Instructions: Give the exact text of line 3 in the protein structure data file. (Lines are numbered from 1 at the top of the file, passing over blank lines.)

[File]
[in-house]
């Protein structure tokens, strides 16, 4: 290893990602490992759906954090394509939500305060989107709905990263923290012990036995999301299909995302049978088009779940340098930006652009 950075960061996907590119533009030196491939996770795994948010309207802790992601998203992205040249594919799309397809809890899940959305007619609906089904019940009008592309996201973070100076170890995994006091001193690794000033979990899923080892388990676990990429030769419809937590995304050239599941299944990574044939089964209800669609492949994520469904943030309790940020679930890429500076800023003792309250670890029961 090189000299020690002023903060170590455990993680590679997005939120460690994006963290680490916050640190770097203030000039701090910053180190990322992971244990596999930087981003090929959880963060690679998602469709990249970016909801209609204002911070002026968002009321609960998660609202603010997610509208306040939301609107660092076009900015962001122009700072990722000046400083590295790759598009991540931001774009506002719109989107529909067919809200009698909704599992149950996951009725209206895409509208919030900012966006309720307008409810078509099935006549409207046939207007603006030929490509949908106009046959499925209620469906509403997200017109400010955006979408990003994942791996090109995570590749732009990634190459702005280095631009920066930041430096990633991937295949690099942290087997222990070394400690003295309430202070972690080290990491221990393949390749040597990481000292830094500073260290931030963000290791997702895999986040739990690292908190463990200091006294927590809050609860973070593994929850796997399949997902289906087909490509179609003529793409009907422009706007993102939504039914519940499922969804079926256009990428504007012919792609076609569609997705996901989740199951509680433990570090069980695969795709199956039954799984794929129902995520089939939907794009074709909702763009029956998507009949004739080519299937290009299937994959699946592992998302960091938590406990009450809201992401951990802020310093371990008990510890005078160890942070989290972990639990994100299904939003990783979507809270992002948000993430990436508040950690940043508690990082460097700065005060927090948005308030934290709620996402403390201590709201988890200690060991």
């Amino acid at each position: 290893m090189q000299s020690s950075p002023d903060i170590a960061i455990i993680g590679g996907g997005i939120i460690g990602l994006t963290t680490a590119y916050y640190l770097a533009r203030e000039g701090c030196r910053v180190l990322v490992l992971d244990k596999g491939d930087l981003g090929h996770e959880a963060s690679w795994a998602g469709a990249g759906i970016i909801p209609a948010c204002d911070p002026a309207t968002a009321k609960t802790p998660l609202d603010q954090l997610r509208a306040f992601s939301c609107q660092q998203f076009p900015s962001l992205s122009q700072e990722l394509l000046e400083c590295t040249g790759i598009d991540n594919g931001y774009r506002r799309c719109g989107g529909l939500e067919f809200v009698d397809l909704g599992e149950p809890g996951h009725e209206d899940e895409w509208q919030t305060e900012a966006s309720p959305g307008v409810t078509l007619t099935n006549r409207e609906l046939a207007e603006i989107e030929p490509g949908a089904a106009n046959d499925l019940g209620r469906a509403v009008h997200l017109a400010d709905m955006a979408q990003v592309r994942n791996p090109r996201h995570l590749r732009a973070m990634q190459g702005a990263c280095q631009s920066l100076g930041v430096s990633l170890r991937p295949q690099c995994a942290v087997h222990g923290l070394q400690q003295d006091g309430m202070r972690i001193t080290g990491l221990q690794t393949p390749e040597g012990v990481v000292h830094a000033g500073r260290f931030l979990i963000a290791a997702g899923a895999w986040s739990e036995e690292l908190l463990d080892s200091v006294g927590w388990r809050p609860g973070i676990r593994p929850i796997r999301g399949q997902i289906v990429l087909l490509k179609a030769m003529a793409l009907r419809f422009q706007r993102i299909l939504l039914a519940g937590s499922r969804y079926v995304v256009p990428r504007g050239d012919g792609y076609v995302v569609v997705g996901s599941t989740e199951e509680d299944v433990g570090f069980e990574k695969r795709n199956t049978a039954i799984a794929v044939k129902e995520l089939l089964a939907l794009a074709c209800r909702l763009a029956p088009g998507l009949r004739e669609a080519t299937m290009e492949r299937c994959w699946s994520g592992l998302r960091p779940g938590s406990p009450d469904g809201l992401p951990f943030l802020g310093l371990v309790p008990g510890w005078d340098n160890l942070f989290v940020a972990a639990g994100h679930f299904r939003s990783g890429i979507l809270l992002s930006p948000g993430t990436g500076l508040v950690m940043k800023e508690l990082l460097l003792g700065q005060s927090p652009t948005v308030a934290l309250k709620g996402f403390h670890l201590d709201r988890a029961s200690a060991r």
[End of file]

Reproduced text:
């Amino acid at each position: 290893m090189q000299s020690s950075p002023d903060i170590a960061i455990i993680g590679g996907g997005i939120i460690g990602l994006t963290t680490a590119y916050y640190l770097a533009r203030e000039g701090c030196r910053v180190l990322v490992l992971d244990k596999g491939d930087l981003g090929h996770e959880a963060s690679w795994a998602g469709a990249g759906i970016i909801p209609a948010c204002d911070p002026a309207t968002a009321k609960t802790p998660l609202d603010q954090l997610r509208a306040f992601s939301c609107q660092q998203f076009p900015s962001l992205s122009q700072e990722l394509l000046e400083c590295t040249g790759i598009d991540n594919g931001y774009r506002r799309c719109g989107g529909l939500e067919f809200v009698d397809l909704g599992e149950p809890g996951h009725e209206d899940e895409w509208q919030t305060e900012a966006s309720p959305g307008v409810t078509l007619t099935n006549r409207e609906l046939a207007e603006i989107e030929p490509g949908a089904a106009n046959d499925l019940g209620r469906a509403v009008h997200l017109a400010d709905m955006a979408q990003v592309r994942n791996p090109r996201h995570l590749r732009a973070m990634q190459g702005a990263c280095q631009s920066l100076g930041v430096s990633l170890r991937p295949q690099c995994a942290v087997h222990g923290l070394q400690q003295d006091g309430m202070r972690i001193t080290g990491l221990q690794t393949p390749e040597g012990v990481v000292h830094a000033g500073r260290f931030l979990i963000a290791a997702g899923a895999w986040s739990e036995e690292l908190l463990d080892s200091v006294g927590w388990r809050p609860g973070i676990r593994p929850i796997r999301g399949q997902i289906v990429l087909l490509k179609a030769m003529a793409l009907r419809f422009q706007r993102i299909l939504l039914a519940g937590s499922r969804y079926v995304v256009p990428r504007g050239d012919g792609y076609v995302v569609v997705g996901s599941t989740e199951e509680d299944v433990g570090f069980e990574k695969r795709n199956t049978a039954i799984a794929v044939k129902e995520l089939l089964a939907l794009a074709c209800r909702l763009a029956p088009g998507l009949r004739e669609a080519t299937m290009e492949r299937c994959w699946s994520g592992l998302r960091p779940g938590s406990p009450d469904g809201l992401p951990f943030l802020g310093l371990v309790p008990g510890w005078d340098n160890l942070f989290v940020a972990a639990g994100h679930f299904r939003s990783g890429i979507l809270l992002s930006p948000g993430t990436g500076l508040v950690m940043k800023e508690l990082l460097l003792g700065q005060s927090p652009t948005v308030a934290l309250k709620g996402f403390h670890l201590d709201r988890a029961s200690a060991r």